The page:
Finding Creative Inspiration from Bonaire's Beautiful Reef
Google the best shore diving in the world and it's a given that Bonaire will be in the top five of all those lists and for good reason - the reef that surrounds the entire island is one of the healthiest unbroken strips of coral reef I've ever seen with diverse and dense marine life. If you love creature and coral photography then Bonaire is the place for you.
This past January, a group of us with Dan's Dive Shop travelled down to Bonaire for some fun diving. With the "Drive and Dive" package at Buddy Dive Resort we piled up our gear into the back of a rental van and off we went exploring the different dive sites that surround the island.
I'd never been to Bonaire. I admit warm water reef diving is not where I often choose for dive traveling but I was curious about the land of cactus and coral. My goal was to unplug, get more hours on the White Arrow rebreather and get some video footage for my painting inspiration. Bonaire delivered. The endless walls and the gentle current at depth made for relaxing dives like the one on the Hilma Hooker wreck below with my dive buddies Matt and Nik.
I LOVE wreck diving so that was definitely a treat given it's 99% reef diving in Bonaire.
As I'm writing this, recalling that trip while flipping through photos and videos, (it's been two months since that trip) there are distinct sights and sounds that make up my memories of that trip and my dives there including:
The many many beaches with different entries like easy and pleasant entry at Karpata beach...
...or the long distance entry with the steep steps at the dive site known as 1000 Steps. Thankfully, the guys graciously carried my rebreather up and down all the steps!! It's an incredibly beautiful beach but I'd recommend it more for snorkelling than diving. It's a popular spot and many Instagramers were out taking beauty shots on the steps which means you really have to take care with your gear going up and down or hope you don't have to keep stopping or waiting for them to take their pics.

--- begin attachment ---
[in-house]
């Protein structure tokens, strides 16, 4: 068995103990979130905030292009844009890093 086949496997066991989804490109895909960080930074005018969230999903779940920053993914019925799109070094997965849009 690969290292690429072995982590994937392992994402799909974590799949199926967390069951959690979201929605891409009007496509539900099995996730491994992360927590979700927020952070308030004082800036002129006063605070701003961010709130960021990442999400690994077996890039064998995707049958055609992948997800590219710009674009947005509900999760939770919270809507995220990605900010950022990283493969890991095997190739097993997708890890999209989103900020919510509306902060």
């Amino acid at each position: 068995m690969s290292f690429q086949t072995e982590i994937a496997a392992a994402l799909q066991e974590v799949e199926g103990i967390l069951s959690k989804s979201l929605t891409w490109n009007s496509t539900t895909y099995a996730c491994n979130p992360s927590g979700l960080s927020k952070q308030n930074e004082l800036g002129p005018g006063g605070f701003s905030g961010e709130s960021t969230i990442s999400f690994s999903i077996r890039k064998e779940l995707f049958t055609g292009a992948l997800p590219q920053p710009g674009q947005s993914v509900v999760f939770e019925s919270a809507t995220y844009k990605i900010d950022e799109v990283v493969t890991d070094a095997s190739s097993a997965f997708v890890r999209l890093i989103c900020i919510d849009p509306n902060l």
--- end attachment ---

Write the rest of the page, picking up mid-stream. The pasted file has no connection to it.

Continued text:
...or the non-stop Waves meant you had to time your entry at Salt Pier. Each dive site entry needed careful consideration so as not to twist an ankle or get tossed around by the waves and get scraped up on the rocks. The wind on the island is constant which was great for a cooling breeze but could make some entries a bit dodgy. And don't be fooled by the pic below, if you weren't careful, you could really scrape your knees or end up turtling on the sharp coral where the waves would break.
The quaint and painted rocks marking the entry and exit points at each dive site like this one that leads the way to dive the Hilma Hooker wreck. You keep an eye out for these yellow painted rocks along the main road that circles the island and it's easy to spot the dive sites. Grab a map and you don't even need to spend time driving far from site to site if you plan your days properly.
The wonder of seeing towering piles of white salt and pink drying pools of the salt flats by the popular dive site of Salt Pier. Bonaire salt is a popular gift to take home if you're looking for something original and inexpensive.
The delight of finding and trying a popular food truck for some freshly grilled lunch of lion fish or bbq spicy chicken with a view of the ocean. Our lunch was excellent. It wasn't fancy but the food was tasty and the ocean view while eating your wrap while sitting on a rock was exceptional.
The contrast of cactus above the coral underwater. I have a love affair with cactus and the island is covered with them.
Stumbling upon a distillery where they ask you "Have you ever drank a cactus?". Cadushy Distillery makes some fine cactus based rums, liqueurs, whiskeys, vodkas and gins!
The magic of a night dive accompanied by a group of Tarpon whose silvery bodies glistened in our lights as they hunted alongside us in the dark.
The pleasant breakfast views overlooking the water. The coast on the south side where we were located are not made up of sandy beaches but the rocky cliff views are pretty stunning.
The reassuring daily ritual of building and breaking down our dive gear. Buddy Dive is fully set up for tech diving as well as recreational diving. We had a separate tech station all to ourselves to do our daily rebreather maintenance and checks including a separate gear washing area and separate fill stations.